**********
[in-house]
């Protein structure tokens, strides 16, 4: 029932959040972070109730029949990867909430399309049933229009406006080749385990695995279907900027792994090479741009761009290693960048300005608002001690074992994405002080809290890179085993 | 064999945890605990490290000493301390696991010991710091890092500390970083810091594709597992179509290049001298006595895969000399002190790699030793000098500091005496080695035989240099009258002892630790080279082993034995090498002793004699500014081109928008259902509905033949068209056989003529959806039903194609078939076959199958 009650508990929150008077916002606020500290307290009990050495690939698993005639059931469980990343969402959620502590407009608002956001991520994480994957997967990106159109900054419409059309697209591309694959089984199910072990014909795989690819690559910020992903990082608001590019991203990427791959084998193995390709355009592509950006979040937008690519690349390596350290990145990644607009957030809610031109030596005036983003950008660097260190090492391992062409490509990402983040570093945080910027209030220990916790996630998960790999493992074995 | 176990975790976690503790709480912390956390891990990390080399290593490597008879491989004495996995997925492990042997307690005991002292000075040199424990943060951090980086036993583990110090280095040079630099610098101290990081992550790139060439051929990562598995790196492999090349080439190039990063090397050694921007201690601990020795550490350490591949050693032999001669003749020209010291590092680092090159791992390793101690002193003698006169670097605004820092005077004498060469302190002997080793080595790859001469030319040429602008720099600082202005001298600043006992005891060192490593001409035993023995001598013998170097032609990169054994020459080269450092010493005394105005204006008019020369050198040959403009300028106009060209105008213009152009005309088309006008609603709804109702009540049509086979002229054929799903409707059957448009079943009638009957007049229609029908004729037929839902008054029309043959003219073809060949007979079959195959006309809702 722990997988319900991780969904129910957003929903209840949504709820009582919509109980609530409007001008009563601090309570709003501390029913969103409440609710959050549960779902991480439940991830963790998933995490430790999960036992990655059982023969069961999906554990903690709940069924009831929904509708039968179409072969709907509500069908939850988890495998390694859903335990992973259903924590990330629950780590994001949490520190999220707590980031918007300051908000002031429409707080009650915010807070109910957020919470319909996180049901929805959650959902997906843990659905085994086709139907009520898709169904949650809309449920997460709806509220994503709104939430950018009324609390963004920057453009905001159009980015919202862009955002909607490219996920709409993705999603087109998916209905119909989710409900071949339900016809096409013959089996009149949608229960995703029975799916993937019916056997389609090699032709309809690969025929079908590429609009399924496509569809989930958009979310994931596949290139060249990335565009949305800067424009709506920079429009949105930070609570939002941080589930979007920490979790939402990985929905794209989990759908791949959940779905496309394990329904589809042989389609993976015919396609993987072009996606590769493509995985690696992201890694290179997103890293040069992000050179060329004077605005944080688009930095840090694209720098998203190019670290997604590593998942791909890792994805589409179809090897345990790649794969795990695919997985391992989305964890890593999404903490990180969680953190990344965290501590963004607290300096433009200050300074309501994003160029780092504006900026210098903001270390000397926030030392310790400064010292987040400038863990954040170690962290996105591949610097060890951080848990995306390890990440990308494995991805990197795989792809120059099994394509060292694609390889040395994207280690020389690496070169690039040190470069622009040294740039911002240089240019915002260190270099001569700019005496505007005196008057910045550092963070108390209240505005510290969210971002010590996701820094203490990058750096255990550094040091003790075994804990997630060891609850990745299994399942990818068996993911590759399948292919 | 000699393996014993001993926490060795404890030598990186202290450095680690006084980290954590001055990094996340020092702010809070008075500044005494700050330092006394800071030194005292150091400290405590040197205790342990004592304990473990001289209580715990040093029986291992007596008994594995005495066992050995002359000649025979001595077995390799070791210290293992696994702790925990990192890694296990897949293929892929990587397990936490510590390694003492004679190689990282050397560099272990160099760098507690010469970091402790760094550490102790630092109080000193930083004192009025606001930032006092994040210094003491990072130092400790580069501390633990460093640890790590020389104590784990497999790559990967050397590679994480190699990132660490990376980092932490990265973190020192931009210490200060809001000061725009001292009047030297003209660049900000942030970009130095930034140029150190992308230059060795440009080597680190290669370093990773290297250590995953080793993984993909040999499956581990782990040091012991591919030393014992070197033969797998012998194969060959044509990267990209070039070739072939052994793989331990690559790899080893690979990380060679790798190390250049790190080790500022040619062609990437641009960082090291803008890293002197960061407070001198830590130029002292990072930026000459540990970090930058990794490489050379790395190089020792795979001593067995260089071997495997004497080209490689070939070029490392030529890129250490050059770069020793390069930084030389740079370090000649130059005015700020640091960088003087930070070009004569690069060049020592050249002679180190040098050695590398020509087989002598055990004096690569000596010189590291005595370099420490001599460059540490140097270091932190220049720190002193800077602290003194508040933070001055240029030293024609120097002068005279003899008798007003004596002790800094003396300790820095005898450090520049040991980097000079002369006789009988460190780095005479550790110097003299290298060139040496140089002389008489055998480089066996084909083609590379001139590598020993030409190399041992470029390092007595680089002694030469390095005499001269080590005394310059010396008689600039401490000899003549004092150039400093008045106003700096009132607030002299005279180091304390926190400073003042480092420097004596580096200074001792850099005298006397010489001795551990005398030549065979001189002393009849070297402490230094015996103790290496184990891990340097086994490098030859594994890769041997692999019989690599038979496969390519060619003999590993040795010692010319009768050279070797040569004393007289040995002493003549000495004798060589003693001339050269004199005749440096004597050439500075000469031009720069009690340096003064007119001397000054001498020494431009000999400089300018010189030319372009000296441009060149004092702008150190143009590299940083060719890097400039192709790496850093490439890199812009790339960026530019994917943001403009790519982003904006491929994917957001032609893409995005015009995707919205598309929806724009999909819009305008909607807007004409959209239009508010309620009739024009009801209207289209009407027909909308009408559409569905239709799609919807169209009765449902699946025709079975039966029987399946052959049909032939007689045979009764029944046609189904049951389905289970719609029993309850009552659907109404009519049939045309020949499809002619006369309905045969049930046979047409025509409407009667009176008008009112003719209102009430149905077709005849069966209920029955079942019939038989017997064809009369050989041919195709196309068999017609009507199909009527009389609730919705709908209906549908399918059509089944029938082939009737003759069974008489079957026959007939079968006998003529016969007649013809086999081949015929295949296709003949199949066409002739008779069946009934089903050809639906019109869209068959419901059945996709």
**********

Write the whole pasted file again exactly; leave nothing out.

[in-house]
């Protein structure tokens, strides 16, 4: 029932959040972070109730029949990867909430399309049933229009406006080749385990695995279907900027792994090479741009761009290693960048300005608002001690074992994405002080809290890179085993 | 064999945890605990490290000493301390696991010991710091890092500390970083810091594709597992179509290049001298006595895969000399002190790699030793000098500091005496080695035989240099009258002892630790080279082993034995090498002793004699500014081109928008259902509905033949068209056989003529959806039903194609078939076959199958 009650508990929150008077916002606020500290307290009990050495690939698993005639059931469980990343969402959620502590407009608002956001991520994480994957997967990106159109900054419409059309697209591309694959089984199910072990014909795989690819690559910020992903990082608001590019991203990427791959084998193995390709355009592509950006979040937008690519690349390596350290990145990644607009957030809610031109030596005036983003950008660097260190090492391992062409490509990402983040570093945080910027209030220990916790996630998960790999493992074995 | 176990975790976690503790709480912390956390891990990390080399290593490597008879491989004495996995997925492990042997307690005991002292000075040199424990943060951090980086036993583990110090280095040079630099610098101290990081992550790139060439051929990562598995790196492999090349080439190039990063090397050694921007201690601990020795550490350490591949050693032999001669003749020209010291590092680092090159791992390793101690002193003698006169670097605004820092005077004498060469302190002997080793080595790859001469030319040429602008720099600082202005001298600043006992005891060192490593001409035993023995001598013998170097032609990169054994020459080269450092010493005394105005204006008019020369050198040959403009300028106009060209105008213009152009005309088309006008609603709804109702009540049509086979002229054929799903409707059957448009079943009638009957007049229609029908004729037929839902008054029309043959003219073809060949007979079959195959006309809702 722990997988319900991780969904129910957003929903209840949504709820009582919509109980609530409007001008009563601090309570709003501390029913969103409440609710959050549960779902991480439940991830963790998933995490430790999960036992990655059982023969069961999906554990903690709940069924009831929904509708039968179409072969709907509500069908939850988890495998390694859903335990992973259903924590990330629950780590994001949490520190999220707590980031918007300051908000002031429409707080009650915010807070109910957020919470319909996180049901929805959650959902997906843990659905085994086709139907009520898709169904949650809309449920997460709806509220994503709104939430950018009324609390963004920057453009905001159009980015919202862009955002909607490219996920709409993705999603087109998916209905119909989710409900071949339900016809096409013959089996009149949608229960995703029975799916993937019916056997389609090699032709309809690969025929079908590429609009399924496509569809989930958009979310994931596949290139060249990335565009949305800067424009709506920079429009949105930070609570939002941080589930979007920490979790939402990985929905794209989990759908791949959940779905496309394990329904589809042989389609993976015919396609993987072009996606590769493509995985690696992201890694290179997103890293040069992000050179060329004077605005944080688009930095840090694209720098998203190019670290997604590593998942791909890792994805589409179809090897345990790649794969795990695919997985391992989305964890890593999404903490990180969680953190990344965290501590963004607290300096433009200050300074309501994003160029780092504006900026210098903001270390000397926030030392310790400064010292987040400038863990954040170690962290996105591949610097060890951080848990995306390890990440990308494995991805990197795989792809120059099994394509060292694609390889040395994207280690020389690496070169690039040190470069622009040294740039911002240089240019915002260190270099001569700019005496505007005196008057910045550092963070108390209240505005510290969210971002010590996701820094203490990058750096255990550094040091003790075994804990997630060891609850990745299994399942990818068996993911590759399948292919 | 000699393996014993001993926490060795404890030598990186202290450095680690006084980290954590001055990094996340020092702010809070008075500044005494700050330092006394800071030194005292150091400290405590040197205790342990004592304990473990001289209580715990040093029986291992007596008994594995005495066992050995002359000649025979001595077995390799070791210290293992696994702790925990990192890694296990897949293929892929990587397990936490510590390694003492004679190689990282050397560099272990160099760098507690010469970091402790760094550490102790630092109080000193930083004192009025606001930032006092994040210094003491990072130092400790580069501390633990460093640890790590020389104590784990497999790559990967050397590679994480190699990132660490990376980092932490990265973190020192931009210490200060809001000061725009001292009047030297003209660049900000942030970009130095930034140029150190992308230059060795440009080597680190290669370093990773290297250590995953080793993984993909040999499956581990782990040091012991591919030393014992070197033969797998012998194969060959044509990267990209070039070739072939052994793989331990690559790899080893690979990380060679790798190390250049790190080790500022040619062609990437641009960082090291803008890293002197960061407070001198830590130029002292990072930026000459540990970090930058990794490489050379790395190089020792795979001593067995260089071997495997004497080209490689070939070029490392030529890129250490050059770069020793390069930084030389740079370090000649130059005015700020640091960088003087930070070009004569690069060049020592050249002679180190040098050695590398020509087989002598055990004096690569000596010189590291005595370099420490001599460059540490140097270091932190220049720190002193800077602290003194508040933070001055240029030293024609120097002068005279003899008798007003004596002790800094003396300790820095005898450090520049040991980097000079002369006789009988460190780095005479550790110097003299290298060139040496140089002389008489055998480089066996084909083609590379001139590598020993030409190399041992470029390092007595680089002694030469390095005499001269080590005394310059010396008689600039401490000899003549004092150039400093008045106003700096009132607030002299005279180091304390926190400073003042480092420097004596580096200074001792850099005298006397010489001795551990005398030549065979001189002393009849070297402490230094015996103790290496184990891990340097086994490098030859594994890769041997692999019989690599038979496969390519060619003999590993040795010692010319009768050279070797040569004393007289040995002493003549000495004798060589003693001339050269004199005749440096004597050439500075000469031009720069009690340096003064007119001397000054001498020494431009000999400089300018010189030319372009000296441009060149004092702008150190143009590299940083060719890097400039192709790496850093490439890199812009790339960026530019994917943001403009790519982003904006491929994917957001032609893409995005015009995707919205598309929806724009999909819009305008909607807007004409959209239009508010309620009739024009009801209207289209009407027909909308009408559409569905239709799609919807169209009765449902699946025709079975039966029987399946052959049909032939007689045979009764029944046609189904049951389905289970719609029993309850009552659907109404009519049939045309020949499809002619006369309905045969049930046979047409025509409407009667009176008008009112003719209102009430149905077709005849069966209920029955079942019939038989017997064809009369050989041919195709196309068999017609009507199909009527009389609730919705709908209906549908399918059509089944029938082939009737003759069974008489079957026959007939079968006998003529016969007649013809086999081949015929295949296709003949199949066409002739008779069946009934089903050809639906019109869209068959419901059945996709």